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steel stray great. and how about china? >> trish: yeah, it will help republicans mid-terms. they may not realize that. art, is our friend larry kudlow going to take the job? >> i hope so. isn't he the best ever? i know how much you like him, trish. and he's one of my best friends ever. i've known him 30 years. he would be perfect. >> trish: he doesn't like tariffs. >> you don't have to like tariffs to take a job with donald trump? you're there to provide a better country, give advice to a person. you can't just be a yes man. larry kudlow is not a yes man. he will give you the straight. he's a very loyal person and would never undercut the president. he knows what his role would be. i think larry would be terrific. don't you? >> i used to host a show with larry. i have such respect for larry. i think he's a brilliant
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economist and a kind good person. they're also talking about peter navarro. >> if you look at the group that art laffer is a part of, art laffer, steve forbes, larry kudlow were all instrumental in helping with the tax cuts, with tax reform. they really worked hard. you know, got that. don't you think this would make a common sense move? >> trish: would he take it? >> is that -- >> trish: yes, to you, art? would you take it? >> yeah, i think larry would take it. anything to make the country better later why would do. >> trish: we'll be watching. our best to him. >> it's so much fun being on with the two of you together. i get a double surprise today. thanks for getting noell, trish. >> trish: thank you for being here. thank you, art. >> thank you.
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>> trish: we have a nasty northeastern bearing down on the east coast. where is it going? how long will it last? we'll have the latest from the fox news weather center. that's next. my 30-year marriage... 3-month old business... plus...what if this happened again? i was given warfarin in the hospital, but wondered, was this the best treatment for me? so i made a point to talk to my doctor. he told me about eliquis. eliquis treats dvt and pe blood clots and reduces the risk of them happening again. not only does eliquis treat dvt and pe blood clots. eliquis also had significantly less major bleeding than the standard treatment. eliquis had both... ...and that turned around my thinking. don't stop eliquis unless your doctor tells you to. eliquis can cause serious and in rare cases fatal bleeding. don't take eliquis if you have an artificial heart valve or abnormal bleeding. if you had a spinal injection while on eliquis call your doctor right away if you have tingling, numbness, or muscle weakness. while taking eliquis, you may bruise more easily...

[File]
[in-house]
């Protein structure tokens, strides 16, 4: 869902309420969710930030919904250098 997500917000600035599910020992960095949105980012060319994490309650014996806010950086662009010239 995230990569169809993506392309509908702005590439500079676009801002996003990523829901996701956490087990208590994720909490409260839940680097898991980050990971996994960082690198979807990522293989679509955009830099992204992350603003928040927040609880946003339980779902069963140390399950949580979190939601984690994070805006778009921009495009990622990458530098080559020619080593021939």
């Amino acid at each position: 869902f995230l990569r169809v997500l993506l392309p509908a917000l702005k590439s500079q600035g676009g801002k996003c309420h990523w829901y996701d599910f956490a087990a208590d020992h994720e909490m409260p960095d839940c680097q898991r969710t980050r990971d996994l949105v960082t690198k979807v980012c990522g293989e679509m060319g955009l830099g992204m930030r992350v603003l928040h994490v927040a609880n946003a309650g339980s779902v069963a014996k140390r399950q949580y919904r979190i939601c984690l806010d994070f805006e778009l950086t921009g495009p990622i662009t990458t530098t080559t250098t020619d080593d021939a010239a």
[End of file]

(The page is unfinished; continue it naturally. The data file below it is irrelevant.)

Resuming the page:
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>> trish: would you want to commute home in this? that's what millions, myself included, may be prepared to do is this fierce winter storm battles the northeast. our fox news meteorologist has the latest. hope it's good news. >> not fully. we have lucked out with a lot of storms this year that happen on weekends or on friday. this one hitting during the afternoon commute. that's why it's causing so much problem on the roadways. a lot of snow across parts of the great lakes areas, michigan and towards ohio. here's where it's winding up, this secondary storm that developed here, this nor'easter.
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it's been burning rain and snow at a very heavy snow. wet snow. along the coast here and in towards new york city, manhatta manhattan. and a lot of it hasn't been able to stick because of the traffic, treated roads. across the boroughs, that's where we are seeing major problems with snowfall totals. everybody getting snow. we still have about two or three hours left. pennsylvania, file, you are almost out of this. winter storm warnings extending throughout new england towards maine. here's a future forecast. 9:00 or 10:00 tonight, done in the city. tomorrow morning, done towards boston. still towards parts of maine for tomorrow. interior sections is where the heaviest of the snow is. 2 feet. coastal areas, not as much. we have a rough commute evening tonight. >> trish: yeah, i am not looking forward to it. i may have to stay in the city.
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thank you. that will do it for this evening. catch me every day monday through friday on fox business network on "the intelligence report" at 2:00 p.m. eastern. "the five" is next. ♪ >> kimberly: i'm kimberly guilfoyle with juan williams, jesse watters jesse watters, dana perino and greg gutfeld. it's 5:00 in new york city and this is "the five" ." a big move by the trump administration, its strongest method yet for jurisdiction that provide safe havens to illegal immigrants. jeff sessions announcing a lawsuit against california. >> california, we have a proble problem. california legislator legislatr to intentional